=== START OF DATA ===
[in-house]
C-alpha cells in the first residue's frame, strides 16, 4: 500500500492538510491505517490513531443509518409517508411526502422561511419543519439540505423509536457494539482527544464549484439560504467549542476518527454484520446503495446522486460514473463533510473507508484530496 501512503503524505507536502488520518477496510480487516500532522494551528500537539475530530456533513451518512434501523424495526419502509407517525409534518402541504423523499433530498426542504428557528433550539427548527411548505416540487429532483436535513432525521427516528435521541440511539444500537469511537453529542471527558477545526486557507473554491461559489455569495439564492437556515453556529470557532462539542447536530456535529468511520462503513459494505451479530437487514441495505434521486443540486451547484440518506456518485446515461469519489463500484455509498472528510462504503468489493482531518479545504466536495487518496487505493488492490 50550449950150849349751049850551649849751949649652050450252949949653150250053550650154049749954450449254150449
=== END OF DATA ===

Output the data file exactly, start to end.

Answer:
[in-house]
C-alpha cells in the first residue's frame, strides 16, 4: 500500500492538510491505517490513531443509518409517508411526502422561511419543519439540505423509536457494539482527544464549484439560504467549542476518527454484520446503495446522486460514473463533510473507508484530496 501512503503524505507536502488520518477496510480487516500532522494551528500537539475530530456533513451518512434501523424495526419502509407517525409534518402541504423523499433530498426542504428557528433550539427548527411548505416540487429532483436535513432525521427516528435521541440511539444500537469511537453529542471527558477545526486557507473554491461559489455569495439564492437556515453556529470557532462539542447536530456535529468511520462503513459494505451479530437487514441495505434521486443540486451547484440518506456518485446515461469519489463500484455509498472528510462504503468489493482531518479545504466536495487518496487505493488492490 50550449950150849349751049850551649849751949649652050450252949949653150250053550650154049749954450449254150449